if you know it to be fraudulent, destroy it. don’t waste your time trying to be the good guy – the investigators are so back-logged on this crap they don’t know what to do. if, despite this information, you feel the need to proceed, determine which government agency is responsible, contact them & prepare to waste at least 1-2 hours of your time answering questions & forwarding information for an investigation that is not going to go anywhere.

    • LesterGaze says:

      @magic8ball: Destroy the check and forget about it. In a few years, go check for it at your state’s unclaimed property office (or website). Also, when checking for unclaimed property, go directly to your state office or website, and a national broker.

      • LesterGaze says:

        @LesterGaze: oops, NOT a national broker.

      • crashfrog says:

        @LesterGaze: In a few years?

        Am I the only person in this whole thread who thinks none of this advice is at all reasonable?

        I guess a number of Consumerist posters are so rich that they can just throw away money, but students applying for grants and scholarships aren’t. Certainly steps should be taken to protect oneself from check fraud but the idea that protecting yourself from fraud constitutes complicity with criminal action is absurd.

  15. JanetCarol says:

    Something similar happened to me. The check arrived DHL – nothing in the envelope – just the check.
    I called the number on the front of the DHL envelope. Looked up the name online. When I came back essentially empty handed. I checked out the bank the check was written from. I called the bank and explained the situation. She asked for the account number and told me she would call me back. The next day she called and told me that this was a fraudulent check and that the account number on the check was an account that had been closed in 01′. She then forwarded my call to their fraud department who asked me to mail the information with a letter explaining what had happened to me with my contact information in case the authorities had any further questions. I did just that. I had one more call a week later thanking me for checking into the situation before cashing the check and they asked if I had been asked to transfer money anywhere. Which I had not.

    I don’t understand this scam – they send you a check and ask for nothing?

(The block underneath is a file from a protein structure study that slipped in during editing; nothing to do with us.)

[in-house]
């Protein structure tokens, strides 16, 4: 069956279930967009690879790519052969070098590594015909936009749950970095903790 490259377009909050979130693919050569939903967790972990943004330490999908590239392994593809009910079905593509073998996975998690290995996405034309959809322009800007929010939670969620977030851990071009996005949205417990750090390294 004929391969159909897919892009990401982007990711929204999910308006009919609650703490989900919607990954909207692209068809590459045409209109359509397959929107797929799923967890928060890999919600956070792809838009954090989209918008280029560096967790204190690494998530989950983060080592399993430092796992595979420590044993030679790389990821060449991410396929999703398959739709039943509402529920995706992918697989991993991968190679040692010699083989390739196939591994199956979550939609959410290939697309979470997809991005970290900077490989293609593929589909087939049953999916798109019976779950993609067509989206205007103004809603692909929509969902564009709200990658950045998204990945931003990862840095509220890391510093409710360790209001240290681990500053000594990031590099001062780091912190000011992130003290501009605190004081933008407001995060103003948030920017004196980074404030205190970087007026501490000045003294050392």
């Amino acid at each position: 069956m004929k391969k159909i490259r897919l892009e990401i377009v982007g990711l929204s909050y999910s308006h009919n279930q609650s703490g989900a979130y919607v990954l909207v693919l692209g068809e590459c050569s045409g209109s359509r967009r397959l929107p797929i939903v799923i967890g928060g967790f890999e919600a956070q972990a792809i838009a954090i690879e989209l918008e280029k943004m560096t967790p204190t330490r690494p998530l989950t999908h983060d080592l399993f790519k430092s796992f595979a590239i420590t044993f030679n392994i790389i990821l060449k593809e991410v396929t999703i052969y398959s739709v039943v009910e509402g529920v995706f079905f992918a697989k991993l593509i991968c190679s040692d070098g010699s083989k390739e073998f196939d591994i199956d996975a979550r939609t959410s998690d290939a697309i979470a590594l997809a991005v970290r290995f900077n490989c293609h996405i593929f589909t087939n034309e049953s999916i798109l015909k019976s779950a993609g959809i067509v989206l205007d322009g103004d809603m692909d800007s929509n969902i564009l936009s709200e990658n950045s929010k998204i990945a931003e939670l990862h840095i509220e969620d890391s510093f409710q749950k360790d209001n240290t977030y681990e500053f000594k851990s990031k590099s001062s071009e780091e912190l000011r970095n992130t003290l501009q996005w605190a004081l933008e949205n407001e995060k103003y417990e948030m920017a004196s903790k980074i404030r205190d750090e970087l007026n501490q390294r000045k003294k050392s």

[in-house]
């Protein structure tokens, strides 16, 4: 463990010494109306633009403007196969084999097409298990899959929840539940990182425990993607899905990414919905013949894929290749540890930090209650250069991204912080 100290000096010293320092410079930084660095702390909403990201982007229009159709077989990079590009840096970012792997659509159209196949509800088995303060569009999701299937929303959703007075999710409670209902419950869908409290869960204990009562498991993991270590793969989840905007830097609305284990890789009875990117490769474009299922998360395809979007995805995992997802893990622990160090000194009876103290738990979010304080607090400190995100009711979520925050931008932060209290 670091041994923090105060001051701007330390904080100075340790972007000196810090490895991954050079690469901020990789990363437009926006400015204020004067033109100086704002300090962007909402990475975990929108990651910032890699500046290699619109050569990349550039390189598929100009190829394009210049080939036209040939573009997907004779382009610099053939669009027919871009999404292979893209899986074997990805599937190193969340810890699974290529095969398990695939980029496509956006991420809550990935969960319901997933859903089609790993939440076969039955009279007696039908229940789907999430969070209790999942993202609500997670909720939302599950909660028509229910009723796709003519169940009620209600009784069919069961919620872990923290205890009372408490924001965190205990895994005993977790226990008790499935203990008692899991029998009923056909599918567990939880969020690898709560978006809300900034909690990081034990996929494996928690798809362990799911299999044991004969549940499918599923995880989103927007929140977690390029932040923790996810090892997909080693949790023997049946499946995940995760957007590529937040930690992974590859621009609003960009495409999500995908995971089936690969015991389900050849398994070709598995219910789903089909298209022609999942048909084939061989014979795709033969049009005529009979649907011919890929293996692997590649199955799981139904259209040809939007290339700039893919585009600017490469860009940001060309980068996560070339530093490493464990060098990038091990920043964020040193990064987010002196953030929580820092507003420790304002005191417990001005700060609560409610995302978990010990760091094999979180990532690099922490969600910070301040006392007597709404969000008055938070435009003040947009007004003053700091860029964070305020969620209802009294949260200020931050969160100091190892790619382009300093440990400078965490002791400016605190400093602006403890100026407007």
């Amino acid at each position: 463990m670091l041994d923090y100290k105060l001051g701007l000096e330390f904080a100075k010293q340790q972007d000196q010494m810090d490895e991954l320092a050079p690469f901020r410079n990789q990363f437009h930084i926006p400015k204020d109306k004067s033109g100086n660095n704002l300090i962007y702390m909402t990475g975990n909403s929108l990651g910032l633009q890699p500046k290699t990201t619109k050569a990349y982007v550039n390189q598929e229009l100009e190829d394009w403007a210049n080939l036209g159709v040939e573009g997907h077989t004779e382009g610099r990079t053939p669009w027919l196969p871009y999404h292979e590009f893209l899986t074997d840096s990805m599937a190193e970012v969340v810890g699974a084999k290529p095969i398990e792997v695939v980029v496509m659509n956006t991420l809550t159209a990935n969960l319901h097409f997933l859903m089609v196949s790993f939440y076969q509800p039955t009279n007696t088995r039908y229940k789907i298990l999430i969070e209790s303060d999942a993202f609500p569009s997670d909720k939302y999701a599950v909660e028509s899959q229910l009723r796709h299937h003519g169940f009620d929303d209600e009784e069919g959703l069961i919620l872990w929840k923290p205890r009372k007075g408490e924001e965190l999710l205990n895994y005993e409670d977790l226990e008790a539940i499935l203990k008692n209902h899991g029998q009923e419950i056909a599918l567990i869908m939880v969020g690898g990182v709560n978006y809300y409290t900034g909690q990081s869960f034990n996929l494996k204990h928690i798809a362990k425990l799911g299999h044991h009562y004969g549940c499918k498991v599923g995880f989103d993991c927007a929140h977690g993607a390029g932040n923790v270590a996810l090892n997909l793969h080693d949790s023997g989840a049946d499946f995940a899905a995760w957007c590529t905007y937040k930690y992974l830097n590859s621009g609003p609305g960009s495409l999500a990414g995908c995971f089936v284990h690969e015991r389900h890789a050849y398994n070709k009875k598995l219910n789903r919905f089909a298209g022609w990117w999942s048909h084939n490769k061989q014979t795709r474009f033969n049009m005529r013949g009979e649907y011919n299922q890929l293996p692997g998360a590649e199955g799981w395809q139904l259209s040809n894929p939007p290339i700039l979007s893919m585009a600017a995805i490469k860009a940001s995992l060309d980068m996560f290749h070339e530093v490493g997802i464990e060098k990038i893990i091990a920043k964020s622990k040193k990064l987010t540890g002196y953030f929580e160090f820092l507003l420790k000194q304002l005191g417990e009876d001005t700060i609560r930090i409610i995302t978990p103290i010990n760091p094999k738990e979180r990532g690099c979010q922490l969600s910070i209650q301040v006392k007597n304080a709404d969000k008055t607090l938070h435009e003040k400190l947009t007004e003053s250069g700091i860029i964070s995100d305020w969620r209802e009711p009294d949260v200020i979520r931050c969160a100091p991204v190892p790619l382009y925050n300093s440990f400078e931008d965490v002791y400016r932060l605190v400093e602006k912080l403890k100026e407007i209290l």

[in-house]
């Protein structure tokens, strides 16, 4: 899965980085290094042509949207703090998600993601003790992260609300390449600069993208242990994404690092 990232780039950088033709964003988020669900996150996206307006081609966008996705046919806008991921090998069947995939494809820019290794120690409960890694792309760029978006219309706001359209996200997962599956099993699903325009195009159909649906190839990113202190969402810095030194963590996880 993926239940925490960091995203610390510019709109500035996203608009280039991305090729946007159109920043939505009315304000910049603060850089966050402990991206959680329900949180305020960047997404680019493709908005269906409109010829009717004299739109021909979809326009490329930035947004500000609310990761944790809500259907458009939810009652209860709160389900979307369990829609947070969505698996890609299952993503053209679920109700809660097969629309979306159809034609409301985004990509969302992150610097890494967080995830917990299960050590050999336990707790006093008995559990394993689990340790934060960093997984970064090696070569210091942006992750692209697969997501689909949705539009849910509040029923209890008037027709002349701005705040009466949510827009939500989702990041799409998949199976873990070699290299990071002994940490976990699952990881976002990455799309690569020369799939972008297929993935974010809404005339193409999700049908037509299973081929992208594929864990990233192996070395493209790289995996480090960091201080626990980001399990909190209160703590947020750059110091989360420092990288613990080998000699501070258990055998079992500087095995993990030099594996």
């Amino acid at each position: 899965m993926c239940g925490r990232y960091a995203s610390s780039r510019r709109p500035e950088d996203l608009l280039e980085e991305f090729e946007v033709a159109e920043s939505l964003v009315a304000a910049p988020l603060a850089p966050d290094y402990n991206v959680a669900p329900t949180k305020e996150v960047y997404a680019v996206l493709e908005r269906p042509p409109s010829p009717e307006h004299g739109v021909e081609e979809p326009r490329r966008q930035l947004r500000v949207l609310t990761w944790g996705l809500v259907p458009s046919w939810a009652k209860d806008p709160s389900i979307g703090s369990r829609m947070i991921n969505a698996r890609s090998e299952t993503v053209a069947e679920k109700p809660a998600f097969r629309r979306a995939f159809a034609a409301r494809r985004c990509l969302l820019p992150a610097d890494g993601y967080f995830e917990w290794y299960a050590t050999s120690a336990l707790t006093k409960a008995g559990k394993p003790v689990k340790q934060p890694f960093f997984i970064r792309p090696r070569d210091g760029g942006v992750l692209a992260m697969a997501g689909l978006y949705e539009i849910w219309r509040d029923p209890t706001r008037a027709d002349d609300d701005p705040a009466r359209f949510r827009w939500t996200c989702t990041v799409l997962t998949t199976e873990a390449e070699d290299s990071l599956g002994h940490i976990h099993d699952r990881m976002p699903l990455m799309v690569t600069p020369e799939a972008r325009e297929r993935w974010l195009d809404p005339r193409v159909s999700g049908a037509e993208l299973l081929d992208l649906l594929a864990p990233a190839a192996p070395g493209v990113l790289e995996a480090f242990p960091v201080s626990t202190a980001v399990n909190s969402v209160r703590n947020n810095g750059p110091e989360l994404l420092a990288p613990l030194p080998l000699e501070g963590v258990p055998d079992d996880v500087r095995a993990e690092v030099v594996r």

Plus in my case the person paid for DHL.

    it was $3,500.00 as well

    Jerks

    • RedOrDead says:

      @janetcarol: Scambaiters sometimes have scammers send fake checks in order to waste their resources. Maybe a scambaiter used your address, perhaps not knowing it was a real address?

      • Difdi says:

        @RedOrDead:

        Scambaiters sometimes have scammers send fake checks in order to waste their resources. Maybe a scambaiter used your address, perhaps not knowing it was a real address?

        I used to do that to really obnoxious telemarketers and pushy missionary types. I even had a set of fake addresses I had generated specifically for that purpose. I can’t find the list at the moment, but I do remember the way I generated them:

        The local cities and towns in my state, when planning out, numbering and naming streets, extend the grid through obstacles. Some of these obstacles are so ginormous or inaccessible, there are no streets there, and there is literally NO way anyone could build a house (or anything else) there. The bottom of a lake, the highest peak of a mountain, the middle of an airport runway, etc.

        Any time the obnoxious person on the phone demanded an address, I’d give them one from the list. I once sent three different instances of Jehovah’s Witnesses to the middle of a 500 foot deep lake. I hope they brought diving gear…

  16. SabreDC says:

    Why not call the FBI directly and provide them with assistance? Does your brother still have the envelope in which he received the check? Save it. Was the return address on the envelope from one of the locations your brother requested grants? Call your local FBI field office, explain to them what happened, cooperate and assist them in determining where you got the check. These things happen quite often, unfortunately, and I can assure you that you really don’t have anything to worry about. The FBI does investigate a lot of bank-related fraud, so they are just doing their job. Investigation does not mean you are guilty of any crime, it just means they are trying to find out what happened. Hopefully your brother kept any documentation/evidence. The FBI will most likely ask him what happened and it will end at that.

    • Gopher bond says:

      @SabreDC: “Why not call the FBI directly and provide them with assistance?”

      You want to voluntarily call the FBI and tell them you may have a fraudulent check? Are you some kind of weirdo?

      • SabreDC says:

        @testsicles: Please refrain from any name calling. I’m trying to lend assistance to the OP in a field in which I have personal experience. Your comments lend nothing to the conversation and should not be permitted under the comment code. Yes, I AM suggesting that the OP contact the FBI directly. Why would the OP have anything to worry about? HE didn’t create the fraudulent check, he is providing evidence to investigators to track down criminals. His call would be welcome.

        If you have nothing to continue other than insults, save it.

        • Gopher bond says:

          @SabreDC: I disagree and consider it foolish to contact the FBI while in possession of a fraudulent check.

          • SabreDC says: